19. Book something different

Make a booking to do something a little out of the ordinary for you. A scuba-diving lesson, the theatre, archery lessons, whatever.

Book and pay for something and then it’s down in the calendar and something on the horizon and something to look forward to.

20. Play music loud

Turn up the speakers and belt out your favourite tunes. Let the real world melt away for a bit.

21. Act as if

Forget those thoughts that stop you from being who you want to be and doing what you need to do. Act as if you are already bold and confident. Act as if you are already a successful painter or author. Act as if you are a doer, and do.

22. Dance

Playful, creative movement in this way is a sure shot way to get in a great mood.

23. Commit to change

Making conscious decisions to change yourself and your circumstances for the better puts you behind the steering wheel. Deciding to commit to something and take responsibility will remind yourself why you’re alive.

When your body and mind can sense responsibility is being taken, you will shift into a state of feeling alive, and you will feel better.

24. Go out, be amongst others

Sometimes we need to be amongst real human beings for a while to feel more ‘real’ and less flat and cardboard. Even sitting around others in a coffee shop and doing some people watching in a change of scene is good for the soul.

25. ‘BrainErupt

By this rather obnoxious term I mean to sit down and do a creative brainstorming, whereby everything you can think of, you put to paper.

Can’t think of what to write for your next short story? Spill your thoughts on a particular topic to paper and see how that helps. Draw pictures; make spider-diagrams and mind maps; make lists and make connections.

26. Fake laugh

This is a silly one, but I wouldn’t have included it if it didn’t work. Laugh like a banshee for a few minutes, then tell me you don’t feel great.

“Laugh like a banshee.”

27. Sweat

Mood is strongly affected by the toxins we hold in our bodies. Sweat is one of the quickest and surest ways to get rid of them. Do things that make you sweat, and your mood will lift. Don’t forget to drink fresh water afterwards.

28. Dress smart

Your outward appearance has an effect on your inward state; vice versa too. Take a shortcut to feeling good, by dressing well and dressing sharp, even if it’s just for the mirror.

29. Just get to work

Often the best solution to not feeling in the mood to work, is to just start, even if you start off slow and non-productively. The motivation will follow once you’ve begun.

Combine these, do them one at a time, and mix them up. Then feel good. Then get to work!

 

More of your ideas are welcome in the comments below.

Please do share this and don’t forget to pick up your free ebook on getting the best clients, by signing up to the newsletter.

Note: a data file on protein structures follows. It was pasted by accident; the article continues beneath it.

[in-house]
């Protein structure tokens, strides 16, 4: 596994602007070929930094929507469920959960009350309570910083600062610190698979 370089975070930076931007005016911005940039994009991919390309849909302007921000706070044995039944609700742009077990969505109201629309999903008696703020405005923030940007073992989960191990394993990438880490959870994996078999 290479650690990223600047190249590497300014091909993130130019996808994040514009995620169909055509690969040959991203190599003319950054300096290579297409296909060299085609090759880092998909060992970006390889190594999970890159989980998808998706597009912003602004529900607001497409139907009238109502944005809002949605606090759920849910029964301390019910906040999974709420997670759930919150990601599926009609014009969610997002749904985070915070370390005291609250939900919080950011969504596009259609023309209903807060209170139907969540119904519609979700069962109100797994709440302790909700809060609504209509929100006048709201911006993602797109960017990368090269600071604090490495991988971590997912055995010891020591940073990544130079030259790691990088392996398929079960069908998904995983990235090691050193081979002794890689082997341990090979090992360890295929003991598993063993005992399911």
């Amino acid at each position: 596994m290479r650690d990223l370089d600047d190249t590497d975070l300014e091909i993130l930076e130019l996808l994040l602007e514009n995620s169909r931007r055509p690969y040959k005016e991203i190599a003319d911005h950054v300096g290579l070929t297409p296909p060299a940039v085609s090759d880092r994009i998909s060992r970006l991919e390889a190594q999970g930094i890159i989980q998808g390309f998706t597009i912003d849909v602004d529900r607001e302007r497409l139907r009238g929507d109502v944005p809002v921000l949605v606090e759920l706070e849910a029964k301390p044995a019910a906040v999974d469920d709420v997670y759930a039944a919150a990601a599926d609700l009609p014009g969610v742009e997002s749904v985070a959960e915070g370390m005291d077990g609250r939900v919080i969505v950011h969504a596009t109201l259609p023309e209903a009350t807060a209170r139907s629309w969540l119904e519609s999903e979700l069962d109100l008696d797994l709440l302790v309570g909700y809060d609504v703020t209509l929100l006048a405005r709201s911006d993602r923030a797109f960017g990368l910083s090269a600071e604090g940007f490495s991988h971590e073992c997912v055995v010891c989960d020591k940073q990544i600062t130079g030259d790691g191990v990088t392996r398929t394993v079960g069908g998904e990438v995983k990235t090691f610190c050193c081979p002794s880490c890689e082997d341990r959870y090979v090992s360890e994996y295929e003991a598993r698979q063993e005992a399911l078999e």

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The Author

Alex is a project starter, sometimes finisher, writer and illustrator. He started Red Lemon Club in 2009 with the aim of helping talented creative people leave their mark.

20 Comments

  1. I did almost the list above and they work for me too. Never try “fake laugh” but I will try it 🙂 Very nice post !

  2. I did almost the list above and they work for me too. Never try “fake laugh” but I will try it 🙂 Very nice post !

  3. Darcie says

    I read this so that is a start! Next I am smartly dressed, and I am sweating in the sun. So it must be a sign for me to get back to work. Great Post!

    • Alex Mathers says

      This I like to hear Darcie – thanks and good luck 🙂

  4. I read the line “Who gives a shit?” five times and I laughed so loud because I could relate to it. kudos to the tips you made. I’ll try to fake a laugh next time!

  5. a_song_away says

    These are really good, amongst quite a bit of the listed I totally do the dancing thing, jumping is great too 🙂

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  7. Love these tips especially the Who gives a shit one! Was thinking about putting off my swimming that I planned on getting back to today, but you’ve changed my mind. Off to the pool I go!

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  9. Reem Tiss says

    I agree.. I do most of them all the time.. don’t agree on ” the tidy studio ” thing though 😀
    By the way thanks a lot for this blog really helpful 🙂

  10. Lahadn says

    I totally agree with all of these tips, and they’re pretty awesome, Thanks so much !
    But for me when I want to Read something motivating/inspiring , I don’t find the best resources to find the right titles for me : /

    • Alex Mathers says

      Hey – thank you. Amazon has great related recommendations to books you know you like. Google search for articles written on motivating books also :).

  11. Copywriting Heaven says

    I love most of your suggestions, except for the cold shower suggestion. Yikes! I agree with the reduce clutter suggestion–with a slight modification. In her book, a productivity expert suggested that writers should only work on uncluttered desks and that it was best to avoid sitting near a window because it is too distracting. I disagree. If my work setting is too severe and boring, it’s not inspiring or stimulating. I need interesting “scenery” to look at while I’m brainstorming ideas.